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Intellectual property polices may differ from actual practices at your university. Discuss discrepancies and issues in this open forum.

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The Next Target - Students!

Universities have become much more aggressive about seeking profits from inventions made by everyone from respected and experienced faculty researchers to undergraduate students working on class projects.

 

Recently in the New York Times, Samantha Stainburn recounts the story of Peter Zummo and Matthew Naples, a pair of undergrads at Rensselaer Polytechnic Institute (RPI) who designed a water bottle that can be filled with sand and used to construct housing in developing nations.

 

The two were surprised when RPI’s technology transfer office began inquiring about their invention, which serves the dual goals of recycling plastic water bottles and providing green construction materials for people living in poverty.

 

Though RPI eventually decided Zummo and Naples owned the rights to their design, the Times report cautions that inventors often are ill-prepared to handle the business end of the breakthroughs they make in the lab or classroom.

 

"With entrepreneurship booming, especially in courses that mix M.B.A. candidates with budding physicians or engineers, more and younger students are coming up with ideas that have commercial potential. While formal programs offer classes in managing intellectual property, plenty of students develop their ideas with little knowledge of how ownership is determined or the pros and cons of involving the university," Stainburn wrote.

 

The issue was thrust to the fore in 1980, when the Bayh-Dole Act gave universities ownership interest in intellectual property developed on campuses using federal funds. Before Bayh-Dole, universities obtained fewer than 250 patents a year. Today they obtain 3,000 per year.

 

Stainburn quoted Peter Corless, a partner at the law firm Edwards, Angell, Palmer and Dodge in Boston, who said that while universities may try to help researchers, "their first allegiance is to do something for the university."

 

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Comments

Comments : 7 - Last Post : Sep 4, 2011 7:24 PM by: Kathy
re: The Next Target - Students!
Posted by rowan32: Feb 20, 2009 2:15 PM

It would never have occured to me that students would even be a part of the patent system of a university. I hope more people learn and understand this. It just doesn't even seem reasonable.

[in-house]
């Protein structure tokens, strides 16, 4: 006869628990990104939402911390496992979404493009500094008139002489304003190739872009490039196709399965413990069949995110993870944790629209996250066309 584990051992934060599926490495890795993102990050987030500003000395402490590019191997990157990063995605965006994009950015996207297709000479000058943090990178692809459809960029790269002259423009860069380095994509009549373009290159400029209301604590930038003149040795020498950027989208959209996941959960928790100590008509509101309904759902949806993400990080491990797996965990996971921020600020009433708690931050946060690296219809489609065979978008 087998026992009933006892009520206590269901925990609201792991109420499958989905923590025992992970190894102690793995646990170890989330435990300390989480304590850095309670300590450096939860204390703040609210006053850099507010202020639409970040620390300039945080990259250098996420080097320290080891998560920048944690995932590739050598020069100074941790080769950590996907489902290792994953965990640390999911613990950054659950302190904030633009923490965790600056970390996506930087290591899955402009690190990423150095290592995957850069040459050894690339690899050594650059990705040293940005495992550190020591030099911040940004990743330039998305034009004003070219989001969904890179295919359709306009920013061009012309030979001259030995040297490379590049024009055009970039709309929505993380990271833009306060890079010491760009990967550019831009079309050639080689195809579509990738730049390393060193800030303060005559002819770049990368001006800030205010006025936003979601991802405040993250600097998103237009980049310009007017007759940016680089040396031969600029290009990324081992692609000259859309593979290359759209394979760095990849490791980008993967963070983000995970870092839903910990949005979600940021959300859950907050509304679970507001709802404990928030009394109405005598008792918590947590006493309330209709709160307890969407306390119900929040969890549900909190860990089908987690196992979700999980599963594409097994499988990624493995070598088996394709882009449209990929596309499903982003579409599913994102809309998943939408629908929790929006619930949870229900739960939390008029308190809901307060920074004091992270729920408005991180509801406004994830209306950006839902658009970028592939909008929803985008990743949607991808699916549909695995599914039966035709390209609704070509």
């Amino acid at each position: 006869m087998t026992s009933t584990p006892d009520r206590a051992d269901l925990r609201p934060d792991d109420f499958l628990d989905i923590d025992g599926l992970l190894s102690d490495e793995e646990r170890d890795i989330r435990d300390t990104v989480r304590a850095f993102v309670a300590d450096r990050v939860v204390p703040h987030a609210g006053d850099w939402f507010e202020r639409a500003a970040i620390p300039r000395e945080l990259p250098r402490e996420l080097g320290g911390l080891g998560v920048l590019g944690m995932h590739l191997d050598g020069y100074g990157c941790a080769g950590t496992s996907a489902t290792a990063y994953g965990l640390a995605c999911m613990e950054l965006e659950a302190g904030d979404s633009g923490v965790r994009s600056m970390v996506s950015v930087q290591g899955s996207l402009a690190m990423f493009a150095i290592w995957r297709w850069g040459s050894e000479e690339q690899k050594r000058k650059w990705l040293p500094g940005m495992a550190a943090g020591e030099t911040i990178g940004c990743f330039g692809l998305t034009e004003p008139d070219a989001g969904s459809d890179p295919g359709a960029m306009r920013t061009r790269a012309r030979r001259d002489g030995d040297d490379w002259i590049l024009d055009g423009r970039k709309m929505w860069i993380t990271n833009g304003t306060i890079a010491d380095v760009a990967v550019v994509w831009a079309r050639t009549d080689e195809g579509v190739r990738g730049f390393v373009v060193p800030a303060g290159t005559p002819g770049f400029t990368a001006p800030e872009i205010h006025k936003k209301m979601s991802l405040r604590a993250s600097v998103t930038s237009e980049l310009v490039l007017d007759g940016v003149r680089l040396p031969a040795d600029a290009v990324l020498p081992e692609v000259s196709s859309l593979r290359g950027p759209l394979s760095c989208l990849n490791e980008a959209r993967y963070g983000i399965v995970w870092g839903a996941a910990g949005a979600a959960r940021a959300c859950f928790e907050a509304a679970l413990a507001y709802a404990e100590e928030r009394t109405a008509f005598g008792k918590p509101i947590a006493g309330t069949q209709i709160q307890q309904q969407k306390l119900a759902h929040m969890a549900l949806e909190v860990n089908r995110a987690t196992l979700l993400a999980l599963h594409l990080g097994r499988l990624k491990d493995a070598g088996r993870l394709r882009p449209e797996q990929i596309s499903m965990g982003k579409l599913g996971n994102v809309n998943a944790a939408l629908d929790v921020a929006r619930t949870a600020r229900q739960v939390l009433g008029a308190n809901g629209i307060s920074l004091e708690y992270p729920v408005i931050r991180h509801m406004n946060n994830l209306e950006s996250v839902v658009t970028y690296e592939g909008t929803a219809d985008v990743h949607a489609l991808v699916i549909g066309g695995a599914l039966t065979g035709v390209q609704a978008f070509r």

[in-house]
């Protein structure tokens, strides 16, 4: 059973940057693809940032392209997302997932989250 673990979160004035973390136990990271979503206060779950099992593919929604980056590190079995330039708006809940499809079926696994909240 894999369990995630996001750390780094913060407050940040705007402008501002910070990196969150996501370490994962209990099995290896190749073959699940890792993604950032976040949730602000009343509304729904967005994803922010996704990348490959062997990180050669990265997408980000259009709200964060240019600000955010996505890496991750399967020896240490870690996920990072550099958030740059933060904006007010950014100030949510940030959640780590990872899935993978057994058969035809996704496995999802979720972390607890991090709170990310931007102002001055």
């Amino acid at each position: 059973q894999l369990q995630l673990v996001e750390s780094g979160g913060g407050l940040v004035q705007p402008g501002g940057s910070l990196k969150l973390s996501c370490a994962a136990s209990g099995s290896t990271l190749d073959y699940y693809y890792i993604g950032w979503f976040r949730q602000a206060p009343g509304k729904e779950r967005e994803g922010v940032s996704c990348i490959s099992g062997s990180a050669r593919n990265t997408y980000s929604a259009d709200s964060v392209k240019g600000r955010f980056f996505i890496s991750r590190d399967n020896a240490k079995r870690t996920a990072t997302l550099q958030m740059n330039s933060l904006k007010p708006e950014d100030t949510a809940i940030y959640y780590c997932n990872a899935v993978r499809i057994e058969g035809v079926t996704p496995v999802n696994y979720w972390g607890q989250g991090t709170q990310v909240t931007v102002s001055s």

re: The Next Target - Students!
Posted by clarkb: Feb 20, 2009 2:31 PM

Wow - I have been working on my thesis for awhile and never even thought about this. This article really nailed it!!!

re: The Next Target - Students!
Posted by tregan: Feb 21, 2009 12:00 PM

When I read this, the content was disturbing, but when you combine it with some of the other posts about UGA, I have to say that I'm glad I'm pursuing my MBA at Emory instead of UGA... If they are willing to go after a professor, what would UGA do to a student?

re: The Next Target - Students!
Posted by twilson: Feb 27, 2009 7:57 AM

Students have no real contractual agreement with a University, or do they?  Is there some sort of agreement hidden in admissions documentation that I am not aware of? 

re: The Next Target - Students!
Posted by ipadvocate: Mar 23, 2009 6:13 PM

It may not be "hidden" per se, but may not be widely publicized. It is advisable that every student and researcher understand the intellectual property policies of their university. You always want to know your rights and should not sign any form that you do not understand. Intellectual property laws, including patent and copyright laws, are very complex. Also, if you are studying in the sciences, arts or technology, IP laws and policies should be of particular concern to you and should be considered as part of the college selection process to ensure you do not end up creating intellectual property under terms you do not find acceptable.

re: The Next Target - Students!
Posted by Kathy: Sep 4, 2011 7:21 PM

Inventors are theatened with smear campaigns if Facebook were to prevail on appeal in this case:

 

http://facebook-technology-origins.blogspot.com/2011/09/jury-transforms-disbelief-into-evidence.html

 

re: The Next Target - Students!
Posted by Kathy: Sep 4, 2011 7:24 PM

Inventors are theatened with smear campaigns if Facebook were to prevail on appeal in this case:

 

http://facebook-technology-origins.blogspot.com/2001/09/jury-transforms-disbelief-into-evidence.html

 

 
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